Like portly men descending upon a European beach, the tattooed are quick to expose skin upon entering a nonjudgmental environment. There are flames, there are fairies, there are flags. So. Many. Skulls.
Not only have I never seen so much living body art in my life, but it's multiplying. Most of the booths have been rented by tattoo artists; the air squawks, buzzes, and hums with the sounds of needles leaving permanent marks. Blank butts and upper arms enter, emerging colored and transformed. The freshly inked walk around, some with their body parts wrapped in Saran wrap to stop the bleeding, but most holding up paper towels or cloths, as though having recently returned from the front line.
But I am not here for the tattoos; I'm here for the competition. It's the third day, so the biggest contest most worthy of analysis has finally arrived: Best in Show.
There are three judges, two men and a woman, Sheri, who smiles when asked her age. "Twenty-two," she purrs in her Sweetwater, Texas, drawl. "And I've been tattooing for thirty years." She has long strawberry blond hair and in an alternate universe would make a great school librarian but in this universe has a sleeveless pink button-down shirt revealing full sleeves on each arm. All the judges have a few decades' worth of expertise, allowing them to excel at recognizing patterns and detecting details invisible to others. Knowing how the sausage is made allows them to spot cured meats made with an objectively trickier technique, whereas others would merely smile and say, "Tasty!"
I've talked my way onstage to see the judging in action, and seeing the tattoos from here is to appreciate the detailing, the shading, the colors, and the placement on a new level. I'm so close to countless bloodstained Wet-Naps used to blot new tattoos that I have to actively suppress the idea of running out for a hepatitis shot. After the last contestant leaves, the judges confer with one another before calling back three final contenders: a middle-aged man named Jay with a thigh tattoo of a blue and green face that merited pointing and oohing and aahing, a cute boy with an even cuter blue jay on his forearm (my gaze follows, confirming my undying love for brunettes with nice arms), and a friendly faced girl named Tanya with a brightly colored gecko on her left forearm. The judges peer at the inked flesh yet again, their mouths agape. The finalists leave.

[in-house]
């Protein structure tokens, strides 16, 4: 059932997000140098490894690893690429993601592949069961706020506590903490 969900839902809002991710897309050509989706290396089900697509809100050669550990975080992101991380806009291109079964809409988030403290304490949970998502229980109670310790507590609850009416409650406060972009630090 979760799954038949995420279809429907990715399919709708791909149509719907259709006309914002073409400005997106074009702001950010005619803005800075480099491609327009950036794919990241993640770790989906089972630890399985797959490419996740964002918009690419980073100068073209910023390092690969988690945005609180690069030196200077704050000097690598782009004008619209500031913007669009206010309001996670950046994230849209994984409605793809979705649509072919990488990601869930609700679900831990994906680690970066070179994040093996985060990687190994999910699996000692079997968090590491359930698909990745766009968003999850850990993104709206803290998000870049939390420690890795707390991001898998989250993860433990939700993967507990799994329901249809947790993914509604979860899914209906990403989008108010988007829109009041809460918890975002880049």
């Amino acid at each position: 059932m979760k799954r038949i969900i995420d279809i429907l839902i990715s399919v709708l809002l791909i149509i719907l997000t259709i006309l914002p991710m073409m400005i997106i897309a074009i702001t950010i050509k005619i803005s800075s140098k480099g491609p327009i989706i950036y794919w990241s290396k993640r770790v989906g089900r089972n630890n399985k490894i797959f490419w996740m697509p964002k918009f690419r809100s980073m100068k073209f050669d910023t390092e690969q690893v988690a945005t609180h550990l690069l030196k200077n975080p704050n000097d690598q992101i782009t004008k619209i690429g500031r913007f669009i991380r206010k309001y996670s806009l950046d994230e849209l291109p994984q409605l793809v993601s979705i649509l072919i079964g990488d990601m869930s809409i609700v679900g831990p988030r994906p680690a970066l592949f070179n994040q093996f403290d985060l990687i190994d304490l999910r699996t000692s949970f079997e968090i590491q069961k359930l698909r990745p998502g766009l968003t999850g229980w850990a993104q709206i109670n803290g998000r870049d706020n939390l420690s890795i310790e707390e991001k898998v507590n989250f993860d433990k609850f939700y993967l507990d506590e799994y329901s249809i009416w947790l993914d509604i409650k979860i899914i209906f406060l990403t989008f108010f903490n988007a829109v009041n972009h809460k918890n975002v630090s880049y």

Those onstage huddle to pick a winner. The judging for Best in Show starts with a strongly worded campaign against the face led by Mike Siderio: "I don't know about those colors." They agree that the texture was amazing-those details, those lines!-but they also agree that the colors were flat. Perhaps both the artist and the owner of the thigh wanted it that way, but the judges are the experts and the experts are pronouncing it flat. The face is out. Jay will be devastated. Alas, the only tissues around the stage are covered in blood.